River Severn

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The River Severn, crossed by Victoria Bridge (Wikimedia Commons)

The Severn is the longest river in the UK at around 220 miles, rising at Plynlimon in the Cambrian Mountains of mid-Wales and flowing into the sea via the Bristol Channel[1].

The lower reaches of the Severn are relatively recent in geological terms. The Upper Severn used to flow into a large lake surrounding what is now Shrewsbury; this lake in turn drained into the Trent Basin. When the lake began to melt at the end of the last Ice Age, around 25,000 years ago, the original exit was blocked, probably by ice. The rising melt-water forced a new path through the ridge above Ironbridge, creating what is now the Ironbridge Gorge and the new course of the Lower Severn to the Bristol Channel[2].

The River Severn and the Severn Valley Railway

Geographical association

The railway towns of Shrewsbury and Worcester are both situated on the river, so it was natural that a railway intended to link the two would follow the course of the Severn Valley. At the southern end the Severn Valley Railway began north of Hartlebury, around 2 miles east of the river. It rapidly approached the river at Stourport and from there it hugged the east bank, coming within a few yards at Folly Point, before crossing the river for the only time at Victoria Bridge. Thereafter the railway closely followed the west bank of the Severn past Bridgnorth, and through the Ironbridge Gorge. Once onto the flatter ground beyond Berrington the railway maintained a straighter course towards Shrewsbury while the river meandered, but even then they were rarely more than a mile apart.

The impact of the railway on river traffic

Two trows passing a bridge at Gloucester c1798
Before the building of the Severn Valley Railway, a large proportion of the goods traffic was transported by river barge, known on the Severn and Wye as ‘Trows’. Trows were fitted with a collapsible mast to pass under bridges on the river and were sailed or hauled upstream against the current, depending on weather and river conditions. Much of the traffic created by the iron and pottery industries of the Ironbridge Gorge was moved by trows. In the mid-1750s there were more than 85 barge owners in the area, Bowers Yard being one of the riverside wharves at which they were based.[3] At ports such as Bewdley and Stourport, goods arrived by trow to be distributed around the countryside by packhorse with a return flow leaving in the same manner for the seaports in the west of England. In 1797, 17 trows went weekly between Bewdley and Bristol and 28 between Stourport and Bristol.[4]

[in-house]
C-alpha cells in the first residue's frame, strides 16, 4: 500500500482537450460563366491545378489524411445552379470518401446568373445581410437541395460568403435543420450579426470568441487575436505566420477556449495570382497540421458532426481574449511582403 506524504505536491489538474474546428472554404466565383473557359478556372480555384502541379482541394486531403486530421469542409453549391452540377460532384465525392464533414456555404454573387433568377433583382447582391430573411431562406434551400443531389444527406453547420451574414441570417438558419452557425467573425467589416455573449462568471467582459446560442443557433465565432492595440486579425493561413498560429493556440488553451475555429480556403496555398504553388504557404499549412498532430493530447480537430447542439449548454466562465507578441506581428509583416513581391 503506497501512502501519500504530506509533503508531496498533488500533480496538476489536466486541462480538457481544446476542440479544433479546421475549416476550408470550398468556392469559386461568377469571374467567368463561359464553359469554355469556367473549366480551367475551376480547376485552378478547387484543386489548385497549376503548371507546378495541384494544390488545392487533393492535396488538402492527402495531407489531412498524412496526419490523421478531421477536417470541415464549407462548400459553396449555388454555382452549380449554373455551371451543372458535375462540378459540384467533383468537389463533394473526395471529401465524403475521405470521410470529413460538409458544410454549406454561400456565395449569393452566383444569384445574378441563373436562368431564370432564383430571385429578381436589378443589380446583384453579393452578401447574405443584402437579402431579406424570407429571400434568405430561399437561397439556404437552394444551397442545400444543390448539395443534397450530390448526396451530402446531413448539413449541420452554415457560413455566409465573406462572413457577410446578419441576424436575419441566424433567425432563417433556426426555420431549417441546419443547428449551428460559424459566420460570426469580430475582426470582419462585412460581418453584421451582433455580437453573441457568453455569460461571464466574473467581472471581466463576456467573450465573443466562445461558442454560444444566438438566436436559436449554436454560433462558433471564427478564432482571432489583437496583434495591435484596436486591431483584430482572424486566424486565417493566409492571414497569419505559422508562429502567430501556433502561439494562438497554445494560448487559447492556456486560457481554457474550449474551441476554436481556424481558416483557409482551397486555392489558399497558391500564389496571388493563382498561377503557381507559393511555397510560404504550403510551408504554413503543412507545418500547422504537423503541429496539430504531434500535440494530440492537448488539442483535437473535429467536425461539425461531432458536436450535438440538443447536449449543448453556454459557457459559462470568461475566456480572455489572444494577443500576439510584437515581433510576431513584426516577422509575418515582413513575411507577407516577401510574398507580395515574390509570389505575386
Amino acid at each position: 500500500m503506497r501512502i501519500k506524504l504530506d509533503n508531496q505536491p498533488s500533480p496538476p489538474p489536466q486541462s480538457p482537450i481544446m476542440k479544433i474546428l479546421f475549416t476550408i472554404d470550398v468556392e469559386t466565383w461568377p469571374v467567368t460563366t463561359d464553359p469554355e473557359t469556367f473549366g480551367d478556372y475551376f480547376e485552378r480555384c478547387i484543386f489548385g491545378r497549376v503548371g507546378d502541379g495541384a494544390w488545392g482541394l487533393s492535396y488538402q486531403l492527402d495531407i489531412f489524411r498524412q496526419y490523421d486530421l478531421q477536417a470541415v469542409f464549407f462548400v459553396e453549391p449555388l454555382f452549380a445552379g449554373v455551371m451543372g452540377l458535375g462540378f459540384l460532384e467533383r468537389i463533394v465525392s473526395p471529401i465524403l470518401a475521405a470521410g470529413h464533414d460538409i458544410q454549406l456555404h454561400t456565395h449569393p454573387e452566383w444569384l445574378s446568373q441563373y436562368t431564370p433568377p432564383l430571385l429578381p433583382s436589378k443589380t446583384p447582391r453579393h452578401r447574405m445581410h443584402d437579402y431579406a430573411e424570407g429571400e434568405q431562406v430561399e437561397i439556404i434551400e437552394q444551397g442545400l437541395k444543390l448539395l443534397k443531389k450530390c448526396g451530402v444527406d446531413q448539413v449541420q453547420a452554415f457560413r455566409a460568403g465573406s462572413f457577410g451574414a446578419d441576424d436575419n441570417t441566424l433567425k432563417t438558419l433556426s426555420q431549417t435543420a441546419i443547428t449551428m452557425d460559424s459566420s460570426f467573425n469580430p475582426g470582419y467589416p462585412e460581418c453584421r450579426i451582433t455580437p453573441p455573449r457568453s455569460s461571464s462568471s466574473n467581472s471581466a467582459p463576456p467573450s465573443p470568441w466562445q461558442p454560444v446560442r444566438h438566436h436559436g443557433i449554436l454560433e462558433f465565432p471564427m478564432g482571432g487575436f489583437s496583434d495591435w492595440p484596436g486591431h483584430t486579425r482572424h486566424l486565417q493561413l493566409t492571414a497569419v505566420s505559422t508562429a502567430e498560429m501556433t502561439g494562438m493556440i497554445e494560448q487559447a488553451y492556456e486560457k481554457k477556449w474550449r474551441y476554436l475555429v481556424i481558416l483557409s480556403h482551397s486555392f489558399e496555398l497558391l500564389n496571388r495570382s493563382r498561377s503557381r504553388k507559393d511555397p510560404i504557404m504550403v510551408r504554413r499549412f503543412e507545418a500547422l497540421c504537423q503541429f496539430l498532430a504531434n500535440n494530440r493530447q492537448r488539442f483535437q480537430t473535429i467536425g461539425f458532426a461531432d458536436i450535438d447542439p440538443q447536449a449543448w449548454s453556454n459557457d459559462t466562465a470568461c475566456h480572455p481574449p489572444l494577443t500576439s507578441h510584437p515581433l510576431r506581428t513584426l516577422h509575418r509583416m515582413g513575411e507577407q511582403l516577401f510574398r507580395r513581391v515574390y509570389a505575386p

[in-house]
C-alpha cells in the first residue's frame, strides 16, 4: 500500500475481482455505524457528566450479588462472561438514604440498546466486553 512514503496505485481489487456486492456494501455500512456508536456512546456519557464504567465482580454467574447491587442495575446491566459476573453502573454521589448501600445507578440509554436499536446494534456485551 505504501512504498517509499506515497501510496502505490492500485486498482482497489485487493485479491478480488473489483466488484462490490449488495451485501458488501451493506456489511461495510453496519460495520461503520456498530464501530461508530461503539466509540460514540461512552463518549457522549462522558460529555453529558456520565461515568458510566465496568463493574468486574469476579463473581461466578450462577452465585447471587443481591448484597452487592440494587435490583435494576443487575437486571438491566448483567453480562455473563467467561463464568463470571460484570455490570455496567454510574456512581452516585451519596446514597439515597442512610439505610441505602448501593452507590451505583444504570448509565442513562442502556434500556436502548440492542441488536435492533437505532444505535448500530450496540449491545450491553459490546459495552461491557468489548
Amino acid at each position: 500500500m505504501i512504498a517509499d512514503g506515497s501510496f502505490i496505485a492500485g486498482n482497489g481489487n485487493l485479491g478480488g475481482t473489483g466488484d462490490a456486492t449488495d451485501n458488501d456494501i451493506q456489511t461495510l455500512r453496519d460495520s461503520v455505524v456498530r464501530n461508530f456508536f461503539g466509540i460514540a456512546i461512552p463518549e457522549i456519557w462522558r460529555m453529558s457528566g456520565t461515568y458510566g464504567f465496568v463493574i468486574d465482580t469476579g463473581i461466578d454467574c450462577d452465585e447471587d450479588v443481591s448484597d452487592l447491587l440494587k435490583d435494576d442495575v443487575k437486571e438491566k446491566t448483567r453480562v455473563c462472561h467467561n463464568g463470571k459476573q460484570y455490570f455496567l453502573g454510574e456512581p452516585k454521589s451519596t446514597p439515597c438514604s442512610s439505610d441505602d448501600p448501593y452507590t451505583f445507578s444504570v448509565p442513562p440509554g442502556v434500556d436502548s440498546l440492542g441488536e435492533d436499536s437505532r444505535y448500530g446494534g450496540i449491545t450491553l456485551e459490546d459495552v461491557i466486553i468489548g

The coming of the railway had a significant impact on this traffic. By 1871, less than 10 years after the opening of the Severn Valley Railway, there were just 5 barge owners operating. Barge traffic north of Bridgnorth ended altogether on 25 January 1895 after the barge Harry loaded with firebricks from Ironbridge collided with the bridge at Bridgnorth and sank.[3][5]

See also

References

  1. Wikipedia
  2. Marshall (1989), p2
  3. 3.0 3.1 Information board on the Trow ‘Spry’ at Ironbridge Gorge Museum Victorian Town.
  4. ”British Canals, An Illustrated History”, Charles Hadfield (1950), pp 18, 192
  5. Trinder (2005) pp. 136.

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